- Electrical Connectors in Aircraft
Electrical Connectors in Aircraft
Modern aircraft are replete with electrical systems, for everything ranging from controls and navigation, to interior climate management and lighting. Of course, these systems need connectors to transmit power and data. Electrical connectors can be found in the airframe, control panels, engines, landing gear, cabin, galley applications, and sensors. Ranging from Amphenol high-speed connectors to expanded beam solutions, connectors fulfill numerous vital functions on an aircraft.
, and cable harnesses are vital to the proper operation of modern aircraft. With the next generation of aviation technology including improved navigation, fuel systems, flight and data management, communications, power generation and distribution, and in-flight entertainment, connectors need to be high-speed, high-efficiency, and have high bandwidth capacities. Weight is also a critical concern; because every extra pound an aircraft must carry means more fuel burned during flight, reducing weight can save thousands of dollars over the aircraft’s lifetime.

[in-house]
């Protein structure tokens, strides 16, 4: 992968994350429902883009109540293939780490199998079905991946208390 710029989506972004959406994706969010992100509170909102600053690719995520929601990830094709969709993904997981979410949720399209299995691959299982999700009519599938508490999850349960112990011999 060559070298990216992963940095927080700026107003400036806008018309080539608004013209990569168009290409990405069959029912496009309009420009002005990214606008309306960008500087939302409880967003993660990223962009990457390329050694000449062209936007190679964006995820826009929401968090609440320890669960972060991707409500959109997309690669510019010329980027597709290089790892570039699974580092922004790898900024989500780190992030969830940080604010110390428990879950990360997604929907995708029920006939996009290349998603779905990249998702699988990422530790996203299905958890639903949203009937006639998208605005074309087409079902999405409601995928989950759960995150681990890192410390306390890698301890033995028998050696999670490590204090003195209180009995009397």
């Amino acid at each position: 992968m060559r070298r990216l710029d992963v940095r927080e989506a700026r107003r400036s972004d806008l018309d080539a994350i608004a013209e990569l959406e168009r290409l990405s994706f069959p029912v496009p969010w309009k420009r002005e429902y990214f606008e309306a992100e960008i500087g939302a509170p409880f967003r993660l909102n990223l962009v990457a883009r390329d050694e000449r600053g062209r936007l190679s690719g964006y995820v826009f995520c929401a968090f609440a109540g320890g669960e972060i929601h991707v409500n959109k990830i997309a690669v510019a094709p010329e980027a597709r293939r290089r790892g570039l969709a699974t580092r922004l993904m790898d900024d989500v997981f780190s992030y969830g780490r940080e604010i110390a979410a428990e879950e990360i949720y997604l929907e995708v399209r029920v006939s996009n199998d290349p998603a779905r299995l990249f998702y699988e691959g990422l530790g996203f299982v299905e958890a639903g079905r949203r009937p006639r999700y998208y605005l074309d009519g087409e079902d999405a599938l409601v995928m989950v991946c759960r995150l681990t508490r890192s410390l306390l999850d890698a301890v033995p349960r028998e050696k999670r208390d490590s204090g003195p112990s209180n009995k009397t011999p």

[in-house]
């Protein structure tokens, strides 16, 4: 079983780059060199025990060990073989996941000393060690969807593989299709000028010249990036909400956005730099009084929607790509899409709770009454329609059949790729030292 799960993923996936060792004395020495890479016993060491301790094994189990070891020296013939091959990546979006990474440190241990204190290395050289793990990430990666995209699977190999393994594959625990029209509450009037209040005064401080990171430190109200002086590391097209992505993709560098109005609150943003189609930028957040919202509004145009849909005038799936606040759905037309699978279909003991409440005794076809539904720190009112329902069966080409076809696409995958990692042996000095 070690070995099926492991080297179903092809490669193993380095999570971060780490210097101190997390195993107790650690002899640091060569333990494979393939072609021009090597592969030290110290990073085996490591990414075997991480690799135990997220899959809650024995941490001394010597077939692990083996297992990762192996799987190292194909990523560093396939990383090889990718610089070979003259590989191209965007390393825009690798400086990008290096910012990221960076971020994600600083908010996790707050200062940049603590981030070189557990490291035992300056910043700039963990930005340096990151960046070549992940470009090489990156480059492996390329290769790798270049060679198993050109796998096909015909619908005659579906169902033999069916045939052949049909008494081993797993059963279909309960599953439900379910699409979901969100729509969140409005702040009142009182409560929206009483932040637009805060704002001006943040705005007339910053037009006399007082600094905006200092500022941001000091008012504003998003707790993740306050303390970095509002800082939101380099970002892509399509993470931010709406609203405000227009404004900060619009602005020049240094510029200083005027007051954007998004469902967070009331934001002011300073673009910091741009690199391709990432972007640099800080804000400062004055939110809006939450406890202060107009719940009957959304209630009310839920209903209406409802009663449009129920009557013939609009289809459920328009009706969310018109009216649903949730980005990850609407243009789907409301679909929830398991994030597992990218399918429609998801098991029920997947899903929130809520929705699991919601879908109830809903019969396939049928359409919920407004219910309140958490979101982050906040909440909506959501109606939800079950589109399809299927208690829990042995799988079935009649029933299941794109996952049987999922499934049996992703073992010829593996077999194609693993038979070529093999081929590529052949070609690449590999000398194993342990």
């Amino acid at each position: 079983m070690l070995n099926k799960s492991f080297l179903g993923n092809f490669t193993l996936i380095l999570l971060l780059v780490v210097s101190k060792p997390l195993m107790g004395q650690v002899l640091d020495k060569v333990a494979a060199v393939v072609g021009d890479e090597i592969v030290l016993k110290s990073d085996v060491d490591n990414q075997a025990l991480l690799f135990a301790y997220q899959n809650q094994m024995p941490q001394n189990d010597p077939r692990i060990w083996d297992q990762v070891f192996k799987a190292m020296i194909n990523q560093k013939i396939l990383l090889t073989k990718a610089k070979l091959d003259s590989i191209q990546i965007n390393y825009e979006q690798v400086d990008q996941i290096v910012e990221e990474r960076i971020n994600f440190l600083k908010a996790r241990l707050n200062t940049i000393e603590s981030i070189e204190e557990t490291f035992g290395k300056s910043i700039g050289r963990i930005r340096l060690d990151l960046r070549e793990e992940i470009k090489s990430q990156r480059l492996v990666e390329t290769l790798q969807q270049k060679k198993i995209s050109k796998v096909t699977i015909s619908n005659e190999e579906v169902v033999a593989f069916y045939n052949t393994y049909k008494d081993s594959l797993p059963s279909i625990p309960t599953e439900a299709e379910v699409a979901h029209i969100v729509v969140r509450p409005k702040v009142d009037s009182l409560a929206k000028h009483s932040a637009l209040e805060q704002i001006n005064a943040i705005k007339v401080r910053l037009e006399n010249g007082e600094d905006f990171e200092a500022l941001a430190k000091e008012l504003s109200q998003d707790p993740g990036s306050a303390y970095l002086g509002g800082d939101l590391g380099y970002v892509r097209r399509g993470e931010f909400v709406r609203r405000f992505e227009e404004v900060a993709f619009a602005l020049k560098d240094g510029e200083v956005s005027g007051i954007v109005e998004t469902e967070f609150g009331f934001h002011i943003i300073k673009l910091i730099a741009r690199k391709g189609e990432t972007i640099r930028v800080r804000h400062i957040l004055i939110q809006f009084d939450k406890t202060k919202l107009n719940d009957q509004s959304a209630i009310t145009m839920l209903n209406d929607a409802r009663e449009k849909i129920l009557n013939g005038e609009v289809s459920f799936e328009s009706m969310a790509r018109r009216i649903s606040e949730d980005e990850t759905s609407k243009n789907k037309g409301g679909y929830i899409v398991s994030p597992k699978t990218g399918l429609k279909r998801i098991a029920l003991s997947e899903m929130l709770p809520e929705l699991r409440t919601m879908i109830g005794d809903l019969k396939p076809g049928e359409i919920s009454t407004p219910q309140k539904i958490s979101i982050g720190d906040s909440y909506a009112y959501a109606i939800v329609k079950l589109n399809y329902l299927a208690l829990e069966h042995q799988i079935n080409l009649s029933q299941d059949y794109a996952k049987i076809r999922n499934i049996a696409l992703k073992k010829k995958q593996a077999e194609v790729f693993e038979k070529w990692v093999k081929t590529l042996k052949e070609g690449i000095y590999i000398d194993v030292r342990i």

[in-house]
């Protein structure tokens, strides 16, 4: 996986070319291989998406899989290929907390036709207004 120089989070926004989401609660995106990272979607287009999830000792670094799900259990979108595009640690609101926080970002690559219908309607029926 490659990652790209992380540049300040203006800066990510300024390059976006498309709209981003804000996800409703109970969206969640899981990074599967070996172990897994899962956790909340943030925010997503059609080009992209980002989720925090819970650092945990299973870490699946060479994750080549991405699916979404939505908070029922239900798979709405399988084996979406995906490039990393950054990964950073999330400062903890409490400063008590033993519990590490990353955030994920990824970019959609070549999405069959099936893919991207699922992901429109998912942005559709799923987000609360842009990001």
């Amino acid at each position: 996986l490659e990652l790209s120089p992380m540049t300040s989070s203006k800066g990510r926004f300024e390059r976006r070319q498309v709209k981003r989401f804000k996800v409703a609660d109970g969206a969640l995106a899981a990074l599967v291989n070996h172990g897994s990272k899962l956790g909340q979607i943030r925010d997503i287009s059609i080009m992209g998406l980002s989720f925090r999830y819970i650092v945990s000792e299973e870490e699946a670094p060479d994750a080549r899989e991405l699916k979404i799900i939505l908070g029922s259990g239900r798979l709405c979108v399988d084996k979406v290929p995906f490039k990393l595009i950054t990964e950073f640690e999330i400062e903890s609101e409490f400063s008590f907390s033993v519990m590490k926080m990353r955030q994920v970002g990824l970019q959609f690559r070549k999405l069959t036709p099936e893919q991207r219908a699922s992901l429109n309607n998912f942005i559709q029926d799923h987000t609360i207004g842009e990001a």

More and more aviation designs feature embedded systems that handle navigation, communications, and other critical functions. This has led to reduced weight while increasing transmission
rates and bandwidth. The best aviation connectors are both high quality and rugged, while meeting industry specifications and requirements like the Department of Defense’s MIL-SPEC, such as MIL-DTL-38999.
Electrical connectors must be compatible with data transmission protocols being used, and must be resistant to environmental factors like fluids, dust, heat, electromagnetic interference, and corrosion. They must also be able to carry different high-speed protocols, such as USB 2.0 and 3.0, Ethernet, fiber-optics
, PCI 1.0, 2.0, and 3.0, and HDMI connections. Because cables must be routed through complex paths in the airframe, around corners and through holes, so special abrasion-resistant cable jackets must be used. They must also be non-flammable to prevent the possibility of an electrical fire.
Posted on August 6, 2019